10. TV producers gorged on new novels. Under the old model, authors hoped to sell rights to their novels to movie producers, but the proliferation of streaming TV platforms during this decade created vast new opportunities for fiction writers. “Game of Thrones,” “The Handmaid’s Tale” and “Outlander” became must-see TV for millions. Memoirs such as Piper Kerman’s “Orange Is The New Black” and Lindy West’s “Shrill” found new life on the small screen. Science fiction and fantasy fans were rewarded with a galaxy of new series, including James S. A. Corey’s “The Expanse,” Neil Gaiman’s “American Gods” and Lev Grossman’s “The Magicians.” This trend accelerated as the decade drew to a close, with announcements that Susan Choi’s National Book Award-winning “Trust Exercise” and Richard Flanagan’s Booker-winning “Narrow Road to the Deep North” will be made into series. What’s most encouraging is the way these TV shows send people back to the original books, creating a virtuous circle of watching and reading.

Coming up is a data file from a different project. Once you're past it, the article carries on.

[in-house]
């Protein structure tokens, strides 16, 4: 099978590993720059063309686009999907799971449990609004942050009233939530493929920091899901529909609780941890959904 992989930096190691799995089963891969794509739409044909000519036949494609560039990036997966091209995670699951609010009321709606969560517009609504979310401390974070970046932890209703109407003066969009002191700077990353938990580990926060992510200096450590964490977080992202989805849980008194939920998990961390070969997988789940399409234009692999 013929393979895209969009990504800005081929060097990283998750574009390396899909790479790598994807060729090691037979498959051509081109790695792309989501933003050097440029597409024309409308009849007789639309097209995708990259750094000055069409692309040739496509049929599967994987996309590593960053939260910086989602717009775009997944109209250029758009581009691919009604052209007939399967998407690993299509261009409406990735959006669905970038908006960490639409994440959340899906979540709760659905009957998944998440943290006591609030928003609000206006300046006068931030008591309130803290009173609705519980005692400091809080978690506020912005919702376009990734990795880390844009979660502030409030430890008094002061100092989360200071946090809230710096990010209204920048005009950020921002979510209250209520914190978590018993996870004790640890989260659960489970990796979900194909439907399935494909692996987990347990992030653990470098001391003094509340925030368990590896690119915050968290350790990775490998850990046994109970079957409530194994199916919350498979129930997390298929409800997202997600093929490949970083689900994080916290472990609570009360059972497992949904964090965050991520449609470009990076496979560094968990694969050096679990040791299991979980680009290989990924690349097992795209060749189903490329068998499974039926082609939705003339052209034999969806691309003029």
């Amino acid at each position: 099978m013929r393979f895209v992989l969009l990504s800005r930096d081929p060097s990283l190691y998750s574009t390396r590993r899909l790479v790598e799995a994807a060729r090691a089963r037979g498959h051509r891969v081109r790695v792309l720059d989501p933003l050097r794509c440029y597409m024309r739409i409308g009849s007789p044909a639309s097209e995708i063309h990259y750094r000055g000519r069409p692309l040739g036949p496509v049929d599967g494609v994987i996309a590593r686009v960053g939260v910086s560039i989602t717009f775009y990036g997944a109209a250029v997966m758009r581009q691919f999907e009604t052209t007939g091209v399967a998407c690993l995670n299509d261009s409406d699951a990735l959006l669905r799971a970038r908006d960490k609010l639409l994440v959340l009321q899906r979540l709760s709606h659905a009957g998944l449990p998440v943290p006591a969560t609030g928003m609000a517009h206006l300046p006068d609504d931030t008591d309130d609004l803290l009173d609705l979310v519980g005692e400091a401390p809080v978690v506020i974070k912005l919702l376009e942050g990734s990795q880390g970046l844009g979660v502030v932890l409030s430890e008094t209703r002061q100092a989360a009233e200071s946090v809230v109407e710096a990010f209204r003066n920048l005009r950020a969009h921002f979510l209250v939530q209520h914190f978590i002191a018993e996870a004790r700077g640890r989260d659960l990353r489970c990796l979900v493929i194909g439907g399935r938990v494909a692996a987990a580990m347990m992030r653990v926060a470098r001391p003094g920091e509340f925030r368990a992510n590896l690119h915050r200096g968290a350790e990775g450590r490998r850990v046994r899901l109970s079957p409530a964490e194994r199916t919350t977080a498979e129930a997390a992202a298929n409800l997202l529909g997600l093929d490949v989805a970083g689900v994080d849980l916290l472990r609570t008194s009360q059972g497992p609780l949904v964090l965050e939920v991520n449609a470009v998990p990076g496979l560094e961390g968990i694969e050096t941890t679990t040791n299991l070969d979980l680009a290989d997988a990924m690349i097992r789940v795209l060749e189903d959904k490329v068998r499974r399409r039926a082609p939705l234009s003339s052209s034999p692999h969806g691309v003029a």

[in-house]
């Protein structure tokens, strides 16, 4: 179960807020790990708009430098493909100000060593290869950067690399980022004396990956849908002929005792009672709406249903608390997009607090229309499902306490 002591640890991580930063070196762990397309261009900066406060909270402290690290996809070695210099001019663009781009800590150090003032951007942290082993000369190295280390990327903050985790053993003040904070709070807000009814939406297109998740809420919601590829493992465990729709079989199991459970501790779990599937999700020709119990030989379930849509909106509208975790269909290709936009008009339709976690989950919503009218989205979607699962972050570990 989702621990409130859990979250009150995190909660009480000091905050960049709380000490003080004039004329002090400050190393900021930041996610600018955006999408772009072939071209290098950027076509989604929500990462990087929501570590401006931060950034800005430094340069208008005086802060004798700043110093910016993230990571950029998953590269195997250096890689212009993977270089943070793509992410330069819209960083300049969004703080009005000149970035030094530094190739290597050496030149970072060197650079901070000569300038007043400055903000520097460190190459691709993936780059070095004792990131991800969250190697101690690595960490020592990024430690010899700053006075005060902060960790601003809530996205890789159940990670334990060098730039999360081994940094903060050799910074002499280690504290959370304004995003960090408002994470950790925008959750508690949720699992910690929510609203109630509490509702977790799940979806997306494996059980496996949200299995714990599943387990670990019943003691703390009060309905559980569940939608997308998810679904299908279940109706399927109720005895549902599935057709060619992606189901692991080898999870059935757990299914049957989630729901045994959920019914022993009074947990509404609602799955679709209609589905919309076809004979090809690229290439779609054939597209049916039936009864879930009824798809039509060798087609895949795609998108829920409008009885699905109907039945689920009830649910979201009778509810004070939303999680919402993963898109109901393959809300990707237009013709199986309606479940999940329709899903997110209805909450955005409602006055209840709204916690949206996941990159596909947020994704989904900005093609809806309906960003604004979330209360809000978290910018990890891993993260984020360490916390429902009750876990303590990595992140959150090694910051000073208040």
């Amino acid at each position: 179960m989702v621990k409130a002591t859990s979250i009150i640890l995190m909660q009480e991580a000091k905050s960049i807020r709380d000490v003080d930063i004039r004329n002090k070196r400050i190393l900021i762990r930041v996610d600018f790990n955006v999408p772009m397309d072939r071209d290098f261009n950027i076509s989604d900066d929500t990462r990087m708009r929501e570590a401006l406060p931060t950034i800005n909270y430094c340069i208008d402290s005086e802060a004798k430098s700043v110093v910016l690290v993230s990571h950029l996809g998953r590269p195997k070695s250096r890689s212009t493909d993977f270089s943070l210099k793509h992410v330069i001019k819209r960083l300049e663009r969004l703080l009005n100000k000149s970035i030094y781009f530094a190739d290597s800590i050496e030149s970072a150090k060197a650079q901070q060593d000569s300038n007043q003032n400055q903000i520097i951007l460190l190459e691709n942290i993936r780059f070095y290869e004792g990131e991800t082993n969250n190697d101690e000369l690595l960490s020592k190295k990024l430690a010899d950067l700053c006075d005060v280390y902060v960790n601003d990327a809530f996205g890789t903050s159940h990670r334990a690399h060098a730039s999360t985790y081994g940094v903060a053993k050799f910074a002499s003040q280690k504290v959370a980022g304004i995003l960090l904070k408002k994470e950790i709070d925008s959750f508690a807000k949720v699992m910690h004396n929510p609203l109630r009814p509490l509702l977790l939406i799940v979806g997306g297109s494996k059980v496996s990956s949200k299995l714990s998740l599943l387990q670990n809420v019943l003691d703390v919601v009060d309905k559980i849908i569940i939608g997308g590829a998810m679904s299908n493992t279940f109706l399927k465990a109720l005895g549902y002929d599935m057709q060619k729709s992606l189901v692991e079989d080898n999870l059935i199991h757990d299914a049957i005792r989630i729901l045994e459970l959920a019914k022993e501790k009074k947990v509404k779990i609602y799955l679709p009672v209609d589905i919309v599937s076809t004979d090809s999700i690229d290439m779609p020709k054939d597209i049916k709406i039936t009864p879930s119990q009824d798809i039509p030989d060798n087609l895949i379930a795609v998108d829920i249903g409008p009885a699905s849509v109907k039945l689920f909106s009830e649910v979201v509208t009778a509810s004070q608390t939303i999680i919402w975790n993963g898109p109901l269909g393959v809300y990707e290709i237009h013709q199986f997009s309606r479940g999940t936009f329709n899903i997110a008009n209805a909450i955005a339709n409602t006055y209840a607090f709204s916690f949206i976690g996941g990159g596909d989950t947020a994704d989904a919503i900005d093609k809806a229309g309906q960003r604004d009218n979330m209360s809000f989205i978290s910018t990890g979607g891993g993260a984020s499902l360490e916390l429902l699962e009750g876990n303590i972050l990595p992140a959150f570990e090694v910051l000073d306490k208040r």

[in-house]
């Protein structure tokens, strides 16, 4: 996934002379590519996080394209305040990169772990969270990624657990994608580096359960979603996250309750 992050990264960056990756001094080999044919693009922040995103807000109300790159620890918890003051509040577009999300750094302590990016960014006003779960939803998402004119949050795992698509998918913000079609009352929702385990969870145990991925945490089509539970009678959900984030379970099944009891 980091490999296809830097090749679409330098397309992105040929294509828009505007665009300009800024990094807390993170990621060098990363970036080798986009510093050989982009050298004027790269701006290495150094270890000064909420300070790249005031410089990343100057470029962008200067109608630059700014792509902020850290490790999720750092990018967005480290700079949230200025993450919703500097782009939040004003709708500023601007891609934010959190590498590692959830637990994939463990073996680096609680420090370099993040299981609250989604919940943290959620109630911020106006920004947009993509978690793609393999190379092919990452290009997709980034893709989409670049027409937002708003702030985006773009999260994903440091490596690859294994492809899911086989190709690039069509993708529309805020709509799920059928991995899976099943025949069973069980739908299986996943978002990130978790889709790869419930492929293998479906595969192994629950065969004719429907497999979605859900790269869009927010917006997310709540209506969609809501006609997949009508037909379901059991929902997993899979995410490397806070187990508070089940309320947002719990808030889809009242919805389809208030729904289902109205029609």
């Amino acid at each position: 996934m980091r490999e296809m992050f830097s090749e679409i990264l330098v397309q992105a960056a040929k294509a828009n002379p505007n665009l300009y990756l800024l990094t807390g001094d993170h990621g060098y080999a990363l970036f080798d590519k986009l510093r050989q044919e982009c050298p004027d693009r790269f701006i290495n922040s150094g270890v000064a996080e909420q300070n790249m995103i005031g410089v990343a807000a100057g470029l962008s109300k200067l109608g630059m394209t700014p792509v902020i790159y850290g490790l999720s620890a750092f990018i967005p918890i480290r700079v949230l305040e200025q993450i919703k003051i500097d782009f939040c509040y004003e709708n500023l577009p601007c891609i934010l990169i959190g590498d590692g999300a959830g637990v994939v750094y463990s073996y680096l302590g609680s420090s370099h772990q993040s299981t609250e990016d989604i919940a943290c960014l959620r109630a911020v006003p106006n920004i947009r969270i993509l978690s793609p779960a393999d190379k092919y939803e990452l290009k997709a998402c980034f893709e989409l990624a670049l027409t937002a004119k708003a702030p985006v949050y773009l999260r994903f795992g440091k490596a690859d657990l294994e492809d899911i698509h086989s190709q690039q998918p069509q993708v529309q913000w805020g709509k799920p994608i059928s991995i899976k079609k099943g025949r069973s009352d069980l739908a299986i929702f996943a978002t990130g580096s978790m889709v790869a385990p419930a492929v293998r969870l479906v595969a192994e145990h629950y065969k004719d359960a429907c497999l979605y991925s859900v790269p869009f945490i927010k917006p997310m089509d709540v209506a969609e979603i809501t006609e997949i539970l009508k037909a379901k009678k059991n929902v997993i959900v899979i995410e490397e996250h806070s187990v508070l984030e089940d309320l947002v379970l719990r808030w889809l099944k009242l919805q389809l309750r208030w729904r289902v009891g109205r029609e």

11. Libraries and publishers clashed. This past decade, millions of readers discovered the convenience of downloading e-books from public libraries. But not everybody was happy about this development: Publishers worried that they were losing sales. This year, one of the Big Five publishers, Macmillan, imposed an embargo on purchases, restricting libraries to just a single copy of each e-book during the first two months of publication – when demand for a title is typically strongest. That action sparked widespread condemnation from librarians and a boycott against Macmillan e-books by dozens of library systems across the country. Both sides claim the other is threatening their survival. (Irony alert: Although a significant percentage of these library downloads take place on Kindles, Amazon’s proprietary publishing imprints refuse to sell e-books to public libraries.) Penguin Random House distanced itself from Macmillan and proclaimed its support for libraries as agents of increased literacy and discoverability. But this battle is still heating up as we head into the next decade.